Help other customers find the most helpful reviews 
Was this review helpful to you? Yes No


2 of 2 people found the following review helpful
4.0 out of 5 stars Attrition in Normandy, 16 Feb. 2010
By 
N. Brown (UK) - See all my reviews
(VINE VOICE)    (REAL NAME)   
This is the third of Ken Ford's quartet of titles covering the British and Commonwealth part of Operation Overlord and the battle for Normandy. This is certainly one of the strongest of Osprey's Campaign series although the limitations of space often mean that the books, however good, tend to fall a little short of 5 star rankings in my opinion.

The book picks up the fighting from the mid June, with Operation Epsom and ends with the capture of Caen at the close of Operation Goodwood. By concentrating solely on this part of the Normandy campaign, Ken Ford is able to bring a clear focus to events and the narrative is not distracted by events over in the US sector. It avoids the usual Osprey failing of trying to do too much in the limited space available. However, despite that, there are still some omissions such as a 3D battle view of Operation Goodwood (I assume that the editors thought that readers would already own the earlier `Normandy' Campaign book) and the truncated coverage of the Canadian efforts at Carpiquet Airfield (Operation Windsor). The book also tries to steer clear of the controversies surrounding Monty's conduct of these battles, although that is no bad thing in my opinion as these are well covered elsewhere.

As with all Osprey books in this series there is no space for personal testimonies, however readers looking for this should try `Caen : Anvil of Victory by Alexander McKee' which you might be able to pick up second hand from one of Amazons partners.

Overall, definitely one of the best in the series.
Help other customers find the most helpful reviews 
Was this review helpful to you? Yes No


4.0 out of 5 stars Caen 1944, 2 April 2011
Verified Purchase(What is this?)
Would say exactly the same as I said in my review of Falaise 1944 in the same series by the same author.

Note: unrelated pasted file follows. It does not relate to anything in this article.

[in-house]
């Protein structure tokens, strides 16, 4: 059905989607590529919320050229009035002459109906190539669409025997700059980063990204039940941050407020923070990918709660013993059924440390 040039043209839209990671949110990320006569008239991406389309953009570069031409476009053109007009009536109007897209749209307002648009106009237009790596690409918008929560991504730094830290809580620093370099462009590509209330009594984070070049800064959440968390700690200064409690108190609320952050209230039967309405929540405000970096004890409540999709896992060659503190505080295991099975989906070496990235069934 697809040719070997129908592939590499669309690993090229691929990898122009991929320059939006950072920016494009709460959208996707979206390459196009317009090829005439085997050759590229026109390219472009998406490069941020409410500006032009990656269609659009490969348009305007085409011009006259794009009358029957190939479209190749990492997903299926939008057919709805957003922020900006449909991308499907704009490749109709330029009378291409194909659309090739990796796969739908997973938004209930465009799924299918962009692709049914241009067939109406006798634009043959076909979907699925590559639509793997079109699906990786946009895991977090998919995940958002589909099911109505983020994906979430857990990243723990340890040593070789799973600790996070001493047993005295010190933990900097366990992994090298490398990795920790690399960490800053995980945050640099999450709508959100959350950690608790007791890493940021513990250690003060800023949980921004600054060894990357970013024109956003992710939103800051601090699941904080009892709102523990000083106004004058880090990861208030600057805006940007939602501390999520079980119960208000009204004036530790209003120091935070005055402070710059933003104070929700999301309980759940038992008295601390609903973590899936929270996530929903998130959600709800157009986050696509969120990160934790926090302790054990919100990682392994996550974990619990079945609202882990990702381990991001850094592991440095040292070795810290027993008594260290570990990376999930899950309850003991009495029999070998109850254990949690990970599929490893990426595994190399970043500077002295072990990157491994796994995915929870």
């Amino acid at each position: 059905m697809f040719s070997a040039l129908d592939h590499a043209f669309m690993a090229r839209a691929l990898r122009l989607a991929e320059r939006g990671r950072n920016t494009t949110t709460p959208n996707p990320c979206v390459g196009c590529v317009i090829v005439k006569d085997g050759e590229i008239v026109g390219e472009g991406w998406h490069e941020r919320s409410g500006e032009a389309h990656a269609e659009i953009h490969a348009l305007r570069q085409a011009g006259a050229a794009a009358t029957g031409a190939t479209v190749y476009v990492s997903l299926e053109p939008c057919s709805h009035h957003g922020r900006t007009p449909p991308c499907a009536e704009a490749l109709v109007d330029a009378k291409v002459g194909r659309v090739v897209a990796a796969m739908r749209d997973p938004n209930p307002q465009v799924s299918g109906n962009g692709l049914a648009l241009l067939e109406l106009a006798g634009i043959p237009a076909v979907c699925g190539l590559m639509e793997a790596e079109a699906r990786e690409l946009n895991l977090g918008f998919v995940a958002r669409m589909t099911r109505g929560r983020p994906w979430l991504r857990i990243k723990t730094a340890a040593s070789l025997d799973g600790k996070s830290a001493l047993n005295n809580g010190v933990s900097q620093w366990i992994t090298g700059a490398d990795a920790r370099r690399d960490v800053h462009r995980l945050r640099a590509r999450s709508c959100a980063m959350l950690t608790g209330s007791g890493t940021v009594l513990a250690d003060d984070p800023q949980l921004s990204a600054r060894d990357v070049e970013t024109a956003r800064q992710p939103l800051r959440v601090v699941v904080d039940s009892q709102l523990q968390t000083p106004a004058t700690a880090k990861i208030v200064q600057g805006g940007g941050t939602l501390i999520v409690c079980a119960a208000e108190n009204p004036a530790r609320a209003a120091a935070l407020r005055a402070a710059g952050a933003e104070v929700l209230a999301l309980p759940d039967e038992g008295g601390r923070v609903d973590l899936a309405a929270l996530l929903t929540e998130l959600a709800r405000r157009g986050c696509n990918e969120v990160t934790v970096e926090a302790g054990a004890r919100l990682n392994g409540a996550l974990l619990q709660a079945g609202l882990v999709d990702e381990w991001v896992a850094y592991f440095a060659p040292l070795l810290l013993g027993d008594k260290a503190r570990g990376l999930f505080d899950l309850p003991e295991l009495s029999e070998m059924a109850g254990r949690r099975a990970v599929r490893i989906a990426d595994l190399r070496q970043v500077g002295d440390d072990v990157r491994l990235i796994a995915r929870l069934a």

Well enough written. More detail on this part of the battle than you get in the standard books on the Normandy Campaign by Max Hastings, Anthony Beevor et al.

Well illustrated with excellent pictures and maps of actions that help you understand the narrative. Superior to the standards in that way.

A bit of a pain that as the maps are 2 pages vital information is buried deep in the folds.

Would recommend for anyone really interested in the Normandy Campaign.
Help other customers find the most helpful reviews 
Was this review helpful to you? Yes No


3.0 out of 5 stars A quck read, 23 Jun. 2014
Verified Purchase(What is this?)
This review is from: Caen 1944 - Montgomery's break-out attempt: Montgomery's Breakout Attempt (Campaign 143) (Kindle Edition)
Was at the D Day memorial in Caen and wanted a quick read about what happened after 6 June. wanted to understand my father's war. Good info from many perspectives.
Help other customers find the most helpful reviews 
Was this review helpful to you? Yes No


0 of 3 people found the following review helpful
1.0 out of 5 stars Cancel this asap., 21 Aug. 2014
By 
Kindle Customer (Dover, Kent, England.) - See all my reviews
Verified Purchase(What is this?)
This review is from: Caen 1944 - Montgomery's break-out attempt: Montgomery's Breakout Attempt (Campaign 143) (Kindle Edition)
I did not order this item please cancel it and refund the money
Help other customers find the most helpful reviews 
Was this review helpful to you? Yes No


Most Helpful First | Newest First

This product

Only search this product's reviews